Pope John XXIII High School deserves the aid of the Boston Archdiocese in order to remain open.
It deserves to come back from a death sentence that was placed upon it, and then removed, by the Archdiocese.
Cardinal O’Malley needs to reach out to the hundreds of alumni, present students, teachers and to the administration of the Catholic school who are now involved in a life or death struggle to keep the school open.
If the Boston Archdiocese and Cardinal O’Malley can spend $25 million to rehab Holy Cross Cathedral, then certainly $1 million can be found to keep Pope John XXIII High School open.
This is not just another Catholic school that has lost its reason to exist.
The outpouring of energy and emotion from everyone involved with the school leaves us with the strong sense that Pope John XXIII has a chance to sustain the reprieve given it by the Archdiocese – but this won’t happen without the direct intervention of the Cardinal.
Pope John XXIII isn’t financially unsound at this point because of its own financial ineptitude. In fact, the school was cruising along nicely… until a vendor the school did business with went bankrupt and stopped paying the school what he owed it to the tune of $600,000.
That vendor, who should be in jail, cannot be allowed to sink the school.
Through a combination of legal, economic and political reasoning the city’s library system, and its employees will shortly be controlledand entirely funded by the mayor’s office and will be subject to theyear to year budget discretion necessary to keep the doors open for all the Library’s many thousands of users.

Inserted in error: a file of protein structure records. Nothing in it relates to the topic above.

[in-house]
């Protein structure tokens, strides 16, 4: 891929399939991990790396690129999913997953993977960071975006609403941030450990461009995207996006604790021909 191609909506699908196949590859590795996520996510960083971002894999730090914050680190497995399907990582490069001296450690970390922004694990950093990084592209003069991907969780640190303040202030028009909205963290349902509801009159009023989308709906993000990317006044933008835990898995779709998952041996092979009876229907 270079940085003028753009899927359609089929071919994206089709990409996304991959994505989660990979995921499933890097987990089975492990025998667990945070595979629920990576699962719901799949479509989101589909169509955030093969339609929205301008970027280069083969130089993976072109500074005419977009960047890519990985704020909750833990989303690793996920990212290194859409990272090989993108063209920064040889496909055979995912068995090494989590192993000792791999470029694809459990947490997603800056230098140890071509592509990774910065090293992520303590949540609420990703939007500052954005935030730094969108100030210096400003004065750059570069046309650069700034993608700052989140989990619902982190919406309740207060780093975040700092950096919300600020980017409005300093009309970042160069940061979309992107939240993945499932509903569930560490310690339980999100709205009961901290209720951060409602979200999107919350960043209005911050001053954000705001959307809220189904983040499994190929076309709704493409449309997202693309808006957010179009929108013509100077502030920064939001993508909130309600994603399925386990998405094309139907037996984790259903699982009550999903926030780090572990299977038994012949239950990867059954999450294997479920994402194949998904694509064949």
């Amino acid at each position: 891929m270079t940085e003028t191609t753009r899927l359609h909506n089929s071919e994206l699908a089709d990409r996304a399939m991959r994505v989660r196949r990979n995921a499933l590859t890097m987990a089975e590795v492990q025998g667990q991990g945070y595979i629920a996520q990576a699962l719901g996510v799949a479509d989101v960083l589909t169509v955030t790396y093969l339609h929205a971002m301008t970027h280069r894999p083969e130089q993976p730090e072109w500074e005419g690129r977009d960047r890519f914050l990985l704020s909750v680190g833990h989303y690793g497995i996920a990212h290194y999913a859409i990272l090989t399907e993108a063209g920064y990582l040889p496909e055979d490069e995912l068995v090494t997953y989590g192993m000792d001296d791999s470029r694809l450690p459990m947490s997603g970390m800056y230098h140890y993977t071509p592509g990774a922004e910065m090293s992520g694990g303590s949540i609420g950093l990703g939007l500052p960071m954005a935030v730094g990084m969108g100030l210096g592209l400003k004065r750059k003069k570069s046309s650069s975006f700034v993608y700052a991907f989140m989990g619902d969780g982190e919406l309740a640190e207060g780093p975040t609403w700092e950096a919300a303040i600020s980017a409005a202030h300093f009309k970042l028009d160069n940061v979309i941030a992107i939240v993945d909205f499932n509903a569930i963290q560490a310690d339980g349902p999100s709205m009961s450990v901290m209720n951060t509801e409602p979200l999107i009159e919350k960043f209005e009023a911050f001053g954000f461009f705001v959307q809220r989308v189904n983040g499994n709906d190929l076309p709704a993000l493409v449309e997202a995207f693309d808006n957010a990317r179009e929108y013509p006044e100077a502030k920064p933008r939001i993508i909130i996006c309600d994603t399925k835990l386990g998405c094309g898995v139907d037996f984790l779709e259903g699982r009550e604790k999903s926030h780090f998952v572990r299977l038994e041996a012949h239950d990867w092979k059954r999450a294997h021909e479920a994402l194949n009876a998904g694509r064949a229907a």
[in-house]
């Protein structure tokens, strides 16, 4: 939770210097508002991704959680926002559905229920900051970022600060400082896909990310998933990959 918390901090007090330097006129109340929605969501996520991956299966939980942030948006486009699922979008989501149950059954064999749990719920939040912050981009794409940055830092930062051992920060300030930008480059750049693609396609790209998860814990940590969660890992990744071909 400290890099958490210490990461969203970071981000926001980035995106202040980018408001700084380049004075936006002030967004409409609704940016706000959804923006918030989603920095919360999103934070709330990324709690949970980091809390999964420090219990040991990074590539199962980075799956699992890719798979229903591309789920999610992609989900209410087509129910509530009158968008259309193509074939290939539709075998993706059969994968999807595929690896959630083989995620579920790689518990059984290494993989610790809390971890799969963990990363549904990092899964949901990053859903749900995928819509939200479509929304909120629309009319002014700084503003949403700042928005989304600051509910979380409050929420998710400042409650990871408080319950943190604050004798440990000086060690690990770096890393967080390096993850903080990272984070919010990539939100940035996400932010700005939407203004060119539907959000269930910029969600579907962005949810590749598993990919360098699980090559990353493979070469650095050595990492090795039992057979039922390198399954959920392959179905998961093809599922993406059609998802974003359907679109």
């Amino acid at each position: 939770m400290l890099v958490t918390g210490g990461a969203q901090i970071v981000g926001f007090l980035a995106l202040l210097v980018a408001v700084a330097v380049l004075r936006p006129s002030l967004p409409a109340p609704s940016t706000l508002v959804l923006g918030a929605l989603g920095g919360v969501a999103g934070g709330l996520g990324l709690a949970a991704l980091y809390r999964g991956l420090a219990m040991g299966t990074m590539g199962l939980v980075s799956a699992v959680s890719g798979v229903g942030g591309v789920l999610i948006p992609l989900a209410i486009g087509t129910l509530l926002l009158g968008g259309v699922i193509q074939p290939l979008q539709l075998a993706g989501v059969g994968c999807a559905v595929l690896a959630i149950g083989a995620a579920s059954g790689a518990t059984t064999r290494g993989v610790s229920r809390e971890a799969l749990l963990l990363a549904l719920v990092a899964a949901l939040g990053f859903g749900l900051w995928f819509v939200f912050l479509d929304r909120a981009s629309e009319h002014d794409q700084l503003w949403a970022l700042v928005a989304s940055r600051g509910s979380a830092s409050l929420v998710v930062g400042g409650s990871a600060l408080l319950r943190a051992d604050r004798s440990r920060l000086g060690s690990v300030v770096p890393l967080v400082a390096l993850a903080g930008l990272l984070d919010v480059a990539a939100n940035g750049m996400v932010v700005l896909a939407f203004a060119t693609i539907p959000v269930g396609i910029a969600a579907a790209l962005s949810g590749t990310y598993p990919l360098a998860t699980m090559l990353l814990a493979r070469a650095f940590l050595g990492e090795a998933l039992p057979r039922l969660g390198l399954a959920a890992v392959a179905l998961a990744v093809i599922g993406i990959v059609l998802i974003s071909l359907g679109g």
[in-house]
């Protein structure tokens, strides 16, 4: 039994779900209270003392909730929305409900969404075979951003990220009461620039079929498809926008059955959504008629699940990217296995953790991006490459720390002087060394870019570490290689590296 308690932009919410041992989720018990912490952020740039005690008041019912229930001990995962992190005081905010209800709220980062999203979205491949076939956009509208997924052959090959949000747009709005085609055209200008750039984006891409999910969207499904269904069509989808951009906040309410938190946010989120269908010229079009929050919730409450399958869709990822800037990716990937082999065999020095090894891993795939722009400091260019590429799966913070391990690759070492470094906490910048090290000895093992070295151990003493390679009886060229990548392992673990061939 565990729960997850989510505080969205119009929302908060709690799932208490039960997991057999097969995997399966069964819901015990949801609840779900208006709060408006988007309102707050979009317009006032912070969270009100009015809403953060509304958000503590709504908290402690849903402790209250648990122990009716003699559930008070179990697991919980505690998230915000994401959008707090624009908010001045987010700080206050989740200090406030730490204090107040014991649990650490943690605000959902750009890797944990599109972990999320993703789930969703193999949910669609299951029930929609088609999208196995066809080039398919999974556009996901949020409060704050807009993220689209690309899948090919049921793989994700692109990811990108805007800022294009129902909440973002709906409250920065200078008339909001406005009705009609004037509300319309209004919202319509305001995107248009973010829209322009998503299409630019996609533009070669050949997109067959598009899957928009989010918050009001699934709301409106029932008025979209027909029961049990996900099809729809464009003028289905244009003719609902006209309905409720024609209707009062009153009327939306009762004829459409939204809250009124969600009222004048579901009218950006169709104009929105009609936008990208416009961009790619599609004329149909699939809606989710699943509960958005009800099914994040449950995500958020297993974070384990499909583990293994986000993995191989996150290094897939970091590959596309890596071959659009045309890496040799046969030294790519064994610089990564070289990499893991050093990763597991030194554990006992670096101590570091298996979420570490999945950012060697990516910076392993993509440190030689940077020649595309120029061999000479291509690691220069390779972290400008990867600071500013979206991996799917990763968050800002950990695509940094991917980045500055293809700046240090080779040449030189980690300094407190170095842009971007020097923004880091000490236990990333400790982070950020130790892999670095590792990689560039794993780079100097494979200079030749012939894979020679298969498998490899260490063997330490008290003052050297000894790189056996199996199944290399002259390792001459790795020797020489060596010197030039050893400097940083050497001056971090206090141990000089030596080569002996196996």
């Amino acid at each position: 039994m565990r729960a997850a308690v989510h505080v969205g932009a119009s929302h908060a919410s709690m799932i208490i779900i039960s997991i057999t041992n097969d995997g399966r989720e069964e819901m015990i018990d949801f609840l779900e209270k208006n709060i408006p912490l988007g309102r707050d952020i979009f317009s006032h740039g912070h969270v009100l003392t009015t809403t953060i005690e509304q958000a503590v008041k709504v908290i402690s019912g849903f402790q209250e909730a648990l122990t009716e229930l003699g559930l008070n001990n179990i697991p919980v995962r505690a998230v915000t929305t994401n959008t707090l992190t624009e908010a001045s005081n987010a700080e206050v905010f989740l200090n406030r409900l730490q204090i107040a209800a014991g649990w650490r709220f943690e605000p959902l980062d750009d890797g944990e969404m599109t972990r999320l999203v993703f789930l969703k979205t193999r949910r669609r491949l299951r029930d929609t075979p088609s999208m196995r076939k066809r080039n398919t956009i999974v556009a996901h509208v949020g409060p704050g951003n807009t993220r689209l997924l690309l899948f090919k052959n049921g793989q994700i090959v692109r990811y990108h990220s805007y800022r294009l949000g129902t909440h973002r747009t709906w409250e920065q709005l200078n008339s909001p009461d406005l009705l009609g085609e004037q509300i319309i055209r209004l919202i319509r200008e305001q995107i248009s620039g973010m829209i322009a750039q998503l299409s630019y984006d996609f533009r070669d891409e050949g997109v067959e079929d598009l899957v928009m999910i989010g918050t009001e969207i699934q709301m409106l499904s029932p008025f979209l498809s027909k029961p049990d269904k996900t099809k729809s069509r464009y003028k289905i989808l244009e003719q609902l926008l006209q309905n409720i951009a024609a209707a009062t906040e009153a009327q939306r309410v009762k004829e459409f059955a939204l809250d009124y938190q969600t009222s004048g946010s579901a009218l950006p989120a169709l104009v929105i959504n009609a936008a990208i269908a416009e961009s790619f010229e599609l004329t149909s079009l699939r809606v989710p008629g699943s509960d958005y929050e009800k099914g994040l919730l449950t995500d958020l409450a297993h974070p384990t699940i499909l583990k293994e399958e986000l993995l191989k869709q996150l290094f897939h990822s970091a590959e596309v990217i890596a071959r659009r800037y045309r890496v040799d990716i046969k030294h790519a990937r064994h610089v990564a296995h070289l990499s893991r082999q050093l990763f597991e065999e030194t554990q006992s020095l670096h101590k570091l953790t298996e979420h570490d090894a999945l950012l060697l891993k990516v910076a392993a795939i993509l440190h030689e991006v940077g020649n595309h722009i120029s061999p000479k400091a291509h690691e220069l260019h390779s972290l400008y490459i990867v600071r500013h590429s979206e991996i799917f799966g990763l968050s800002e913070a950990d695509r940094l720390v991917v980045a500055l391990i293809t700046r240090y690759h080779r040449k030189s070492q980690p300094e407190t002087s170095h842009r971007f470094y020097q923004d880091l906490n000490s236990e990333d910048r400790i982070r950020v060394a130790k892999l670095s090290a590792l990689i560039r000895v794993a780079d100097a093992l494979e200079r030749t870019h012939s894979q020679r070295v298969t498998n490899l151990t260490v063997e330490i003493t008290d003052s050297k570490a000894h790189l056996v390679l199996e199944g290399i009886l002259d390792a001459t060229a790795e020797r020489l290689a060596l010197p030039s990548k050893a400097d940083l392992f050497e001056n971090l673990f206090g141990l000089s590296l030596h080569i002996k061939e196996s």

The mayor’s legal department has already assured members of the Library’s Board of Trustees that everything about the city’s two public libraries will remain the same – that is – the hours of operation, thefunding, and the staffing.
In addition, the library system’s staffing requirements will nowfall under the domain of the Human Resources Department, and themayor’s office.
Union membership isn’t what it used to be years ago when our nation was a far different place than it is today.
In recent decades, union membership has fallen, although in Massachusetts, union membership remains higher than in most other parts of the nation.
The settling of the Stop and Shop strike, which lasted two weeks, is the surest sign that union membership still means something when push comes to shove and everyone in the union is willing to sacrifice their pay to get what they want and need out of a contract.
The past two weeks has been a public relations and business disaster for Stop and Shop.
When the strike was settled over the weekend following lengthy deliberations, it was a victory for both sides.